The Mets have baseball's second-lowest bullpen ERA, at 1.21. They just won MLB.com's "Bullpen of the Week" honors. It won't last like this, but it doesn't matter. This is a good group, created via international free agency (Jeurys Familia, Hansel Robles), Draft (Paul Sewald), trade (AJ Ramos, Jerry Blevins, Jacob Rhame), Major League free agency (Anthony Swarzak), and, perhaps most importantly: from their own starting rotation.
In Seth Lugo and Robert Gsellman, who had started 55 combined games for the team since 2016, the Mets may have created a pair of above-average relievers in the most modern way possible. They took a pair of talented-yet-inconsistent young starters, stopped asking them to go deep into games, and asked them to throw fewer four-seam fastballs.
Welcome to baseball, 2018-style. This is how it's done now.
The early results have been stunning. Gsellman has allowed a single run in six innings, striking out nearly 40 percent of the batters he's faced. Lugo threw three scoreless innings of relief in the Mets' 6-5 win over Washington on Sunday night, striking out Michael A. Taylor and Pedro Severino with the bases loaded in the bottom of the ninth, and is unscored upon in six innings so far.
This isn't a story entirely about velocity, but it's a little about velocity. As is so often the case, Lugo and Gsellman have been able to throw harder in short stints than they did as starters.
Entering play on Monday, there have been 299 pitchers who threw at least 100 fastballs in 2017 and have also thrown 25 in '18. It's easy to lose velocity, in part because we're comparing cold early-season weather to a full '17 season, and 129 pitchers are down at least 1 mph so far. Only a dozen are up by at least 1 mph Two of the top five are Mets.
Largest velocity increases, 2017-18
+2.1 mph -- Amir Garrett, Reds
+1.8 mph -- Lugo, Mets
+1.7 mph -- Buck Farmer, Tigers
+1.6 mph -- Hector Velazquez, Red Sox
+1.3 mph -- Gsellman, Mets (tied with three others)
(Unsurprisingly, Garrett and Farmer are also working out of the bullpen this year, after having been primarily starting pitchers last season.)
For Lugo, that's up from 91.2 mph to 93 mph. For Gsellman, that's a jump from 92.8 mph to 94.1 mph. Every tick matters, and it's true for this pair, too. Over their careers, when throwing fastballs 94 mph or higher, they allow a .244 average and a .335 slugging percentage. When it's 93 mph or below, that's a .283 average and a .456 slugging percentage. Of course it matters.
As so often happens, a move to relief also brings with it a change in pitch usage, and as we explained before the season began, the trend away from fastballs has been clear for years; just look at Rich Hill, or Lance McCullers It's the same thing here, too.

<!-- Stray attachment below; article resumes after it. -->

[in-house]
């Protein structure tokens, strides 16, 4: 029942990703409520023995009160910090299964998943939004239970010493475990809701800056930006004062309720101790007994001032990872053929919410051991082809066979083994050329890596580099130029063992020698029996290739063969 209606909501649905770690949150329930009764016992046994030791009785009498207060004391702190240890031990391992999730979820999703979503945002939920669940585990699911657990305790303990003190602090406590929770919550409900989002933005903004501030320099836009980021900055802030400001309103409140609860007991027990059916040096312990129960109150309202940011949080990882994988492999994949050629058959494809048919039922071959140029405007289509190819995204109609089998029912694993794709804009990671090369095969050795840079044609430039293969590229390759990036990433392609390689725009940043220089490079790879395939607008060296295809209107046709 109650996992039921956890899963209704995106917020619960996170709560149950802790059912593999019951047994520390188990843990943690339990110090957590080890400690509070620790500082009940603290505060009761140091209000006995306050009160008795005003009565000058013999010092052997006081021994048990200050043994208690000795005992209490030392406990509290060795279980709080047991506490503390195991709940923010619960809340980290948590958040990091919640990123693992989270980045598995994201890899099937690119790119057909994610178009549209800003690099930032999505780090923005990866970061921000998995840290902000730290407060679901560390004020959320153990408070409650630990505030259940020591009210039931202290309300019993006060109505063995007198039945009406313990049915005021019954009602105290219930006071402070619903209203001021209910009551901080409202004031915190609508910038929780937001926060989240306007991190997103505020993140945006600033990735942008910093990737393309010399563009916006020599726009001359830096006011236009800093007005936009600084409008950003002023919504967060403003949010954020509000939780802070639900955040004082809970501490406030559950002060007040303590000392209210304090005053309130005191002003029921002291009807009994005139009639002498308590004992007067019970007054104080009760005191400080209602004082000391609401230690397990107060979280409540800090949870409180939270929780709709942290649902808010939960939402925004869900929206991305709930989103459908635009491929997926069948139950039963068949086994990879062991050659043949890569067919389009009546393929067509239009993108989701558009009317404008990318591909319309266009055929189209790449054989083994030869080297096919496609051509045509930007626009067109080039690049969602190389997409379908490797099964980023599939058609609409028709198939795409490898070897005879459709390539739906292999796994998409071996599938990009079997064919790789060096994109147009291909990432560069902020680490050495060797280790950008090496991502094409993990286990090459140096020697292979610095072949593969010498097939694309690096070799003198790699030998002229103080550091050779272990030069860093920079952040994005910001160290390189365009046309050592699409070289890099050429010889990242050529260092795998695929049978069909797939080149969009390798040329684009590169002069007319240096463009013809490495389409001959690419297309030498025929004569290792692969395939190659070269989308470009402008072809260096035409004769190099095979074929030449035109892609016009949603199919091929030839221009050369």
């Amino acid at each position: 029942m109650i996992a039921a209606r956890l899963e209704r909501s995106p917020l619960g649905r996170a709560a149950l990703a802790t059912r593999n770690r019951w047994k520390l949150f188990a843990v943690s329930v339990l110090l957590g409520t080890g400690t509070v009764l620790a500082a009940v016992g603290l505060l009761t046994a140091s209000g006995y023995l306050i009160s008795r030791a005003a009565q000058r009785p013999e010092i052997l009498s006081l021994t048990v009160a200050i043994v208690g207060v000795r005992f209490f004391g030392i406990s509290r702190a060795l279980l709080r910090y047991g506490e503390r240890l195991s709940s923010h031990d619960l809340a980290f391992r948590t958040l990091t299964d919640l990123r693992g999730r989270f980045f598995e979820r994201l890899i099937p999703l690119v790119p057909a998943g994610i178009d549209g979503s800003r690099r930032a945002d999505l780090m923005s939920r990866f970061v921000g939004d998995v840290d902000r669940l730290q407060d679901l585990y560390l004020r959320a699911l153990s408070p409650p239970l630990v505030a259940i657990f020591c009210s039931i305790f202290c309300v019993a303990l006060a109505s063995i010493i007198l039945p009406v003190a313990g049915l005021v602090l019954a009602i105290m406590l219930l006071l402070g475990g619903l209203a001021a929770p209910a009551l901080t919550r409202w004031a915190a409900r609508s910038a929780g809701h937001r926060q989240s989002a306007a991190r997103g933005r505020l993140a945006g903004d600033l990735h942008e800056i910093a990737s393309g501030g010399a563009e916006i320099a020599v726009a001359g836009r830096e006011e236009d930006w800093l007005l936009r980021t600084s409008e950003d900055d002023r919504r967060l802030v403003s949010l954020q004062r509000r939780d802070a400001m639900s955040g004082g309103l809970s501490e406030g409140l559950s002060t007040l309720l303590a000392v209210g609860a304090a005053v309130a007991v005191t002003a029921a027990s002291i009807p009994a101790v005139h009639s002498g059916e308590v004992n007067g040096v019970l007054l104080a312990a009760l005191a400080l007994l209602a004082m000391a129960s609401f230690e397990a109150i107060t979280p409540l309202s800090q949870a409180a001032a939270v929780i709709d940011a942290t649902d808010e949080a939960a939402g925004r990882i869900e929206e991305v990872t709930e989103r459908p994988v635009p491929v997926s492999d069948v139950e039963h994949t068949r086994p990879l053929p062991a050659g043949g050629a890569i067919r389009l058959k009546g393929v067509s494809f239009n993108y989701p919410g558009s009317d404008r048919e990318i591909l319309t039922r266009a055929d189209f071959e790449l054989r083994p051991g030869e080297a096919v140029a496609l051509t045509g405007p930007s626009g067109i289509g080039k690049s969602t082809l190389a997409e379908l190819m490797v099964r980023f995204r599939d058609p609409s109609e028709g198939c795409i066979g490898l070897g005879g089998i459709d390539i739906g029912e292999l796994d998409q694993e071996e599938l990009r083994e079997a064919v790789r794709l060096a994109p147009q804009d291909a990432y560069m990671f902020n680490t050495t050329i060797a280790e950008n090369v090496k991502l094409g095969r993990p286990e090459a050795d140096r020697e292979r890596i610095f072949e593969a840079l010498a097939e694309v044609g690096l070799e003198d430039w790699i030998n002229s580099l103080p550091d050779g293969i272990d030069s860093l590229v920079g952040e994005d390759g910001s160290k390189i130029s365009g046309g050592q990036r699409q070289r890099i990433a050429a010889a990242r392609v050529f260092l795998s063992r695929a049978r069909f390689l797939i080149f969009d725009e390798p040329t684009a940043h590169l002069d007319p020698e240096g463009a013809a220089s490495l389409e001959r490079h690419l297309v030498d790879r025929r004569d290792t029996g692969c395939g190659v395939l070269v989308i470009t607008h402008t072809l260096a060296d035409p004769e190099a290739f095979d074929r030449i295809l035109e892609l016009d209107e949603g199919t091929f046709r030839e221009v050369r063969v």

Lugo is probably best known for his high-spin curveball that made him a sensation in certain circles from the moment he made his Major League debut back in 2016, but he didn't actually throw it that much last year, just 17 percent of the time. After being encouraged to use it more in '18, that's up to nearly a quarter of the time, at the expense of a relatively unimpressive four-seamer.
He's still using his sinking two-seamer 30 percent of the time, just at a higher velocity, and when he uses it and his curveball in the same plate appearance, it can make even a longtime star like Carlos Santana look foolish.
The story is similar but not identical for Gsellman. He's also throwing more breaking pitches, as his curve and slider are up to 35 percent of the time from 27 percent last year. For him, it's more about regaining confidence in his good moving two-seamer, and all but abandoning his own straight, hittable four-seamer.
So now you have two pitchers throwing harder, focusing on their best pitches, and, importantly, not having to worry about turning the lineup over three or four times.
For Lugo, prior to 2017, he'd allowed a .245/.304/.418 line the first two times through a lineup … and a much inflated .285/.347/.425 line the third and fourth time. For Gsellman, prior to '17, he'd allowed a .249/.320/.388 line the first two times through … and a massive .329/.395/.542 line after that. This is the obvious trend that we've seen in baseball for years. Why put non-elite starters in positions where they aren't as likely to succeed? This was always the best path for the Mets.
It's not like it's surprising to see them excel out of the bullpen, anyway, at least in Lugo's case. In 145 1/3 innings as a starter prior to 2018, Lugo had a 4.09 ERA, and had allowed a .264/.319/.438 line. In 20 innings in relief, those numbers had dropped to an ERA of 2.70, and a line of .167/.269/.262.
He was always better suited for this. So was Gsellman.
In retrospect, one of the most important days of the Mets' season may end up having been April 2, a day they didn't even take the field. That day, a week ago Monday, the Mets were supposed to play the Phillies at Citi Field. They got rained out. In response, they pushed scheduled starter Matt Harvey back a day, and skipped Lugo.
Lugo had won the fifth starter job out of camp, beating out longtime Met Zack Wheeler, who has made 66 starts for the team back to 2013, in large part because of how badly Wheeler struggled in both '17 and in Spring Training. But when the No. 5 spot comes up again on Wednesday, it won't be Lugo getting the ball. It'll be Wheeler.
It's not because Wheeler was so impressive in his lone Triple-A start. It's because, as manager Mickey Callaway said, Lugo and Gsellman "add a whole other dynamic to our bullpen, and help us win games."
They do, and they have. A week ago, Lugo was supposed to be in the rotation. He never made that start. The Mets might be better off if he and Gsellman never do.